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Match Reports
Spurs v Arsenal, May 1971

This article was written in April, 2004

As has been well publicised this week, Arsenal COULD clinch this year's Premiership Trophy at The Lane, depending upon Chelsea's result on the same day. Arsenal will also need to win our game, which I shall preview later in the week.

Those who are old enough (like me), and who were at White Hart Lane on the night of Monday 3rd May, 1971 will have a story to tell. I was just 18 at the time, and got to the main entrance about 5.30 - 6 p.m. for a 7.30 p.m. kick off. The gates were already closed, and I didn't have a ticket, so I stood forlornly around the main gates, hoping to at least savour some of the atmosphere on a night that, of course, I hoped, would see Spurs (who were a competitive top half side then) deprive the other half of North London the first leg of what would emulate our historic Double of 1961.

Luckily for me, Steve Perryman arrived in a green MGB GT, and they had to open the gates to let him into the car park. About 1,000 - 2,000 of us burst through the gates, and amazingly, they let us through the turnstiles! The official capacity and attendance for that match was 56,000, but I'm sure there were nearer 60,000 in the stadium. I secured a place under the floodlight pylon in the south-western part of the ground, and watched the events unfold, as recalled here by Brian Judson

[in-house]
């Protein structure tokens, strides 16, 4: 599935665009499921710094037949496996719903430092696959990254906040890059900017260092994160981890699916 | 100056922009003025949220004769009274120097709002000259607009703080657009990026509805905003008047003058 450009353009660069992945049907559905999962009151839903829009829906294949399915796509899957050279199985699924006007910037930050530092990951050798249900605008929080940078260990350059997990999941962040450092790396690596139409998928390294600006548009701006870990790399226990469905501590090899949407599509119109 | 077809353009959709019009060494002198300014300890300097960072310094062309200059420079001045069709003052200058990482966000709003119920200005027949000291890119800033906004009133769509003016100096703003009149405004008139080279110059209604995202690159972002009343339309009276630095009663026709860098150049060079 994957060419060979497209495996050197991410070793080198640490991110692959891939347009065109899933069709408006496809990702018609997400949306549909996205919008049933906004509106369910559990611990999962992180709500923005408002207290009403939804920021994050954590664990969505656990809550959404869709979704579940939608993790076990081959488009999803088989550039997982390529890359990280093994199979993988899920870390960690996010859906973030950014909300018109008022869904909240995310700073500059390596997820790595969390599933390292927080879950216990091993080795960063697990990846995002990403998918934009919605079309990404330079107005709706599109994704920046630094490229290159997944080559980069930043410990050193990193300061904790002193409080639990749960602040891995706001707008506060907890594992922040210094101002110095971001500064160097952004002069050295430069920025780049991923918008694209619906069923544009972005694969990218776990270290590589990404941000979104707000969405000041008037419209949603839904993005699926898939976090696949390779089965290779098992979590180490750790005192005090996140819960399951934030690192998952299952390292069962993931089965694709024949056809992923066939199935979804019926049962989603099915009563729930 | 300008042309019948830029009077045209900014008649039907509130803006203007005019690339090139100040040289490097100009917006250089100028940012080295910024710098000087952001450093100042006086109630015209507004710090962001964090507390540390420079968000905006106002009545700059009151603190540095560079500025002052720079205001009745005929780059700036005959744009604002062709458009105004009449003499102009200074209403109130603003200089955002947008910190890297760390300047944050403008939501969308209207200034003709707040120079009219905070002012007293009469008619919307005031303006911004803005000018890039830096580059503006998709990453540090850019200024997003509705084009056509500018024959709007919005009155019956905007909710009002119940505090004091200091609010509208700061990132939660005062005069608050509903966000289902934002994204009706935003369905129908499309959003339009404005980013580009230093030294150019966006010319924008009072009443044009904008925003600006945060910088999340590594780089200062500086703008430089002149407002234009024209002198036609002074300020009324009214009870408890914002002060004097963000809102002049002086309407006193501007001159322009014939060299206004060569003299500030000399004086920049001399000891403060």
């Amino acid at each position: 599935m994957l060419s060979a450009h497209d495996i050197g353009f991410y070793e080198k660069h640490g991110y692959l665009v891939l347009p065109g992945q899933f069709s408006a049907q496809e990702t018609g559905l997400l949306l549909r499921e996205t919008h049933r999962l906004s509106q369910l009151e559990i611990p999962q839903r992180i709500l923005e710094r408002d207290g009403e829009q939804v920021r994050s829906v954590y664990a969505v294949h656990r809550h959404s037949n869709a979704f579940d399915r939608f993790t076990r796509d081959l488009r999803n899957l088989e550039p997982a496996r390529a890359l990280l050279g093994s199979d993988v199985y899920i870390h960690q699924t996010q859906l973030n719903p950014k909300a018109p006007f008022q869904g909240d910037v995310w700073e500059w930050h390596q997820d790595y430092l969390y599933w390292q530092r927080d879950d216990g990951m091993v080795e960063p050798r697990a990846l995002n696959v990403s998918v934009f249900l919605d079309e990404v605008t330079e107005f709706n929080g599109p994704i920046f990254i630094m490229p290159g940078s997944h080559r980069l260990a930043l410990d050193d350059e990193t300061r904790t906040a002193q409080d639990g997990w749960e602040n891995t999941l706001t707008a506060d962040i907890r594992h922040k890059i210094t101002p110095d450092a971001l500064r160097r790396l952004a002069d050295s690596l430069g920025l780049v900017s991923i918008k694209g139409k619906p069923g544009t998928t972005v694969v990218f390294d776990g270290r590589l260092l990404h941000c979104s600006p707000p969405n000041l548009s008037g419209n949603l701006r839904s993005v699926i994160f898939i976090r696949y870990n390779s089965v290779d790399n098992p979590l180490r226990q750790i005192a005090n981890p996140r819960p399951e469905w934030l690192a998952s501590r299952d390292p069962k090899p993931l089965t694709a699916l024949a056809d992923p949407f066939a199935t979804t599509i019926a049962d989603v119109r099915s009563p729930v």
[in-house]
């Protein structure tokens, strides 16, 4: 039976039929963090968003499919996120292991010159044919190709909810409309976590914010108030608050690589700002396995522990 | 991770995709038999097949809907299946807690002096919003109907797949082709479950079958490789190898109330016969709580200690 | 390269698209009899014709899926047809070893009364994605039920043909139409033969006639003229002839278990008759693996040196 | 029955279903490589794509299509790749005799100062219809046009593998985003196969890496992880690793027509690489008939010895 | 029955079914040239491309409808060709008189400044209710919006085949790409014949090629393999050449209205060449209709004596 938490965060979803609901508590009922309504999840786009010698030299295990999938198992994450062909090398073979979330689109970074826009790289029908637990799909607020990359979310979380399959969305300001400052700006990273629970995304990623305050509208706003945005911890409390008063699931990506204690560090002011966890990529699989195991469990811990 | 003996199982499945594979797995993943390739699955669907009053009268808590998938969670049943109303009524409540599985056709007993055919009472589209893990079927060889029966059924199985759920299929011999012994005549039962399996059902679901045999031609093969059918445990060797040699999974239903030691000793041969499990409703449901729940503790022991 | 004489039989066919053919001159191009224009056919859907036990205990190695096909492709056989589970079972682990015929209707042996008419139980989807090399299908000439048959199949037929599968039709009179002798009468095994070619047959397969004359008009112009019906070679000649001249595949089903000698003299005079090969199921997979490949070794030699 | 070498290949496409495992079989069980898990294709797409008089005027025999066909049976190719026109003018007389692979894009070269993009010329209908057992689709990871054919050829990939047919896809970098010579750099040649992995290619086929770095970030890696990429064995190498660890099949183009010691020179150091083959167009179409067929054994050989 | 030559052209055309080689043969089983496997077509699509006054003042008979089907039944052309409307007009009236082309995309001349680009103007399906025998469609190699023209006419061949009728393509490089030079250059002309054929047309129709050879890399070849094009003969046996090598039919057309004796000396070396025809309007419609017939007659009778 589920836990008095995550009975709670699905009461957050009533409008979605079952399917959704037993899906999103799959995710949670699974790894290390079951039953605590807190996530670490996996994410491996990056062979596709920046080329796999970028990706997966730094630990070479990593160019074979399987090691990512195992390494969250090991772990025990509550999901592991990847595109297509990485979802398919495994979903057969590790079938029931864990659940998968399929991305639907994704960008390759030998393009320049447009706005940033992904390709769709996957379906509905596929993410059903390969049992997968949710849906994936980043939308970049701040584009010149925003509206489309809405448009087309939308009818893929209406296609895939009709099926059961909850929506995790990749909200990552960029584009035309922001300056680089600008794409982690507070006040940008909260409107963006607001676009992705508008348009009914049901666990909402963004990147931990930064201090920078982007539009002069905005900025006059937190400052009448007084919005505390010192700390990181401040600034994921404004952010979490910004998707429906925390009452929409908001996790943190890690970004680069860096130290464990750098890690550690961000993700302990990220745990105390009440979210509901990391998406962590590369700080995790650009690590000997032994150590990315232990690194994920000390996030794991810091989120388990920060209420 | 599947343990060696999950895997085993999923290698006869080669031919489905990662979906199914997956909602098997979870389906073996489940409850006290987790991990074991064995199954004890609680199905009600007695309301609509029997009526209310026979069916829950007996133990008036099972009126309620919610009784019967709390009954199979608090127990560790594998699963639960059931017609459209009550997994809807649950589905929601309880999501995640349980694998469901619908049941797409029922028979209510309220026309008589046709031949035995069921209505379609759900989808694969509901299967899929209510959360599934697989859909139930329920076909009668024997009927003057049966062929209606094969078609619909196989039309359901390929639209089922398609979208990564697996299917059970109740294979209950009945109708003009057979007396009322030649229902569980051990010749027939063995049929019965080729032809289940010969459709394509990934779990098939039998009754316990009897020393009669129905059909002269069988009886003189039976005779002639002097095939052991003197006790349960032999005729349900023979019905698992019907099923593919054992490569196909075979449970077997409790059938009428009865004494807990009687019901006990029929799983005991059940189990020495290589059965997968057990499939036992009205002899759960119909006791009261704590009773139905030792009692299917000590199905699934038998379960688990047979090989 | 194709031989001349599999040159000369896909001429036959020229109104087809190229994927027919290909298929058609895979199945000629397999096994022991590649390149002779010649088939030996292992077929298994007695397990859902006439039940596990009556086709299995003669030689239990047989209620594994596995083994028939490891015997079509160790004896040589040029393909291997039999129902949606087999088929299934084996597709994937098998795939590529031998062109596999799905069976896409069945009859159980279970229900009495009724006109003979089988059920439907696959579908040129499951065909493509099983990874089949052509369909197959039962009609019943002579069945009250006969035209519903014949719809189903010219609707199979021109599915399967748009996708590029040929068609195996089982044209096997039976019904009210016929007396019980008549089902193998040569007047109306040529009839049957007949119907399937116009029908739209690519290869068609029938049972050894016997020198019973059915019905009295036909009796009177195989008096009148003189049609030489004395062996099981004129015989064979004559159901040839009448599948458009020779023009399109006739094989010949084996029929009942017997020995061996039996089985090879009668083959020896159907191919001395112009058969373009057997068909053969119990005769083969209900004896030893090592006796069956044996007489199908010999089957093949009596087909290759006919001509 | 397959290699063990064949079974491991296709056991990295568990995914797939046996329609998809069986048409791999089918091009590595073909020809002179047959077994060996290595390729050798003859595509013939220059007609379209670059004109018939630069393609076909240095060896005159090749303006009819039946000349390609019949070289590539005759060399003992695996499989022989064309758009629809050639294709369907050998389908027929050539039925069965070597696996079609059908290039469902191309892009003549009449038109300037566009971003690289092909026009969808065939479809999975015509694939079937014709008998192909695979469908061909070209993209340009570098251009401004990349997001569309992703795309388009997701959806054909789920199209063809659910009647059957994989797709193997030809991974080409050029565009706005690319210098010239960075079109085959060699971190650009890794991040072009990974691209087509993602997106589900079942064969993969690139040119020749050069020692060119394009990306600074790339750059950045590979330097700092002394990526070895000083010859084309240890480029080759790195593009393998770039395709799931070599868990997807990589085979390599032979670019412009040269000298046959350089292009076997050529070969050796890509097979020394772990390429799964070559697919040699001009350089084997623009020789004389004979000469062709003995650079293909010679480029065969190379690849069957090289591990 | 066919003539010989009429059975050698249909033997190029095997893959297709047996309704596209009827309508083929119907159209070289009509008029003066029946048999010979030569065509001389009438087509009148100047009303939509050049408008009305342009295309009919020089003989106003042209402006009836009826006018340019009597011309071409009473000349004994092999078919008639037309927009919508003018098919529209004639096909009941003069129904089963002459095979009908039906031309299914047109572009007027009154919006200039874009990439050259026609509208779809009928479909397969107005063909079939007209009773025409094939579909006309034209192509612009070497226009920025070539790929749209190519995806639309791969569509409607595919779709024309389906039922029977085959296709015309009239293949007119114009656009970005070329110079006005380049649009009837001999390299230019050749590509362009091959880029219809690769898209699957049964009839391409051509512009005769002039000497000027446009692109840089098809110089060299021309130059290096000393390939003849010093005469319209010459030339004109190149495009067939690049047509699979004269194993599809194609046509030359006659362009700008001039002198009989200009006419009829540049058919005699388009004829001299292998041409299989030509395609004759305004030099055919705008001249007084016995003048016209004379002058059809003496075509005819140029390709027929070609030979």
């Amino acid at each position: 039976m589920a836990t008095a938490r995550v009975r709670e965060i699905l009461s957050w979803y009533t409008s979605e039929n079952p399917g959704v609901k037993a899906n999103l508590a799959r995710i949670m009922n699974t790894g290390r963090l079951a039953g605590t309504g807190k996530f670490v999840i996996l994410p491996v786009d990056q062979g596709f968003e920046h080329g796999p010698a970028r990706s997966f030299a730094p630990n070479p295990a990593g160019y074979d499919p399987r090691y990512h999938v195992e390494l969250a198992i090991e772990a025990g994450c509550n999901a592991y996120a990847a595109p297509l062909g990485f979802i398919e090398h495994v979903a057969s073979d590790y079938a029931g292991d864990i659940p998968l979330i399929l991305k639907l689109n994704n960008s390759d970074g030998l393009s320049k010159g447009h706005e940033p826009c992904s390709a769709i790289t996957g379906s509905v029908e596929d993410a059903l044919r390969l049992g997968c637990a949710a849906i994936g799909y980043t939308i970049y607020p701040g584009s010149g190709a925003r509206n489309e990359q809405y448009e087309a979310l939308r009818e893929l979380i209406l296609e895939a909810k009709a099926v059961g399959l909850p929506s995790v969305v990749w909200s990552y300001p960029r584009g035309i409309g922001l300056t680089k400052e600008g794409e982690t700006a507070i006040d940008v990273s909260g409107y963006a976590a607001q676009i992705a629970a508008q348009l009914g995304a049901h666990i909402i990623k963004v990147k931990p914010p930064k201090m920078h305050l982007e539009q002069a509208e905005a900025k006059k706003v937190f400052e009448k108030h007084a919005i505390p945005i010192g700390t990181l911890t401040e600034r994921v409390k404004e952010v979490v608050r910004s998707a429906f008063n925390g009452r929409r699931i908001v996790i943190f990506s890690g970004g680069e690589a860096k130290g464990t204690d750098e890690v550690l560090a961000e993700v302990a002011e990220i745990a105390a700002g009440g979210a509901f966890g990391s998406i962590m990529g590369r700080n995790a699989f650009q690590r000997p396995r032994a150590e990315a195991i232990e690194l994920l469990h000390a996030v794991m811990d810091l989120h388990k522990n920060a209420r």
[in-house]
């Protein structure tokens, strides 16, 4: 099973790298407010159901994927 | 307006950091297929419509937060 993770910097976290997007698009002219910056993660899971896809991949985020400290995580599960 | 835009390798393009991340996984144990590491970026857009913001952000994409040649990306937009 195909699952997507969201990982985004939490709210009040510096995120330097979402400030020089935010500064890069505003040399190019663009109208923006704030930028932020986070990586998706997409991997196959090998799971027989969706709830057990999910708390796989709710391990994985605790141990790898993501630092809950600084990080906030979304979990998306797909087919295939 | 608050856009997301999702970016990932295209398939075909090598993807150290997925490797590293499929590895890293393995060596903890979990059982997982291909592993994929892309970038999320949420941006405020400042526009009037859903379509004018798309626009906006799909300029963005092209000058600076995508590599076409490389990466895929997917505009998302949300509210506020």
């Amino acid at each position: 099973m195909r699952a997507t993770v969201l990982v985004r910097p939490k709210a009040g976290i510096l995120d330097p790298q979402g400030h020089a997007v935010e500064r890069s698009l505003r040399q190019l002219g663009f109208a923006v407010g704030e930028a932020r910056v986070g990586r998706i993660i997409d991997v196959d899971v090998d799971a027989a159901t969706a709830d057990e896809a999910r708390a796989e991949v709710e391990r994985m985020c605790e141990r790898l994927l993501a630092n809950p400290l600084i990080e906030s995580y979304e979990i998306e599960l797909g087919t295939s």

Even today, 33 years after the event, recalling the match is a nightmare to me but, for the benefit of younger readers, let me take you back in time to that match.

Going into the match, Leeds United were top with 64 points and had finished their League programme. Arsenal needed to draw 0-0 or win the match to deprive Leeds of the Championship. A 1-1 draw or higher would mean that Leeds would win the League : it was that tight.

From late March onwards, it became increasingly obvious that Spurs v Arsenal was going to settle the title. Incredibly, the Spurs Board did not consider making the match all-ticket. I remember travelling on the train to work at approximately 7.30am that morning. Long queues were already forming round the ground. I wasn't worried because I was a season ticket holder in the old North Stand in Paxton Road. But when I made the return journey at 5.00pm, I could see there were so many people milling around it was obvious there was going to be problems getting into the ground. On arrival home, I bolted my tea and went back to Tottenham more than an hour earlier than I usually did for most home midweek games. I got back to White Hart Lane at about 6.15pm, more than an hour or so before the kick-off at 7.30pm. It took me 45 minutes to fight my way up the jam packed solid sardine tin that was Paxton Road. Think of a Japanese bullet train and multiply that by a factor of 5 at least and that was Paxton Road that night ...... (People were still coming in to claim their seats late in the second half so thick the crowds around the ground.)

Spurs lined up : Jennings; Kinnear, P Collins, Beal, Knowles; Mullery, Perryman, Peters, Neighbour; Chivers, Gilzean (sub Pearce).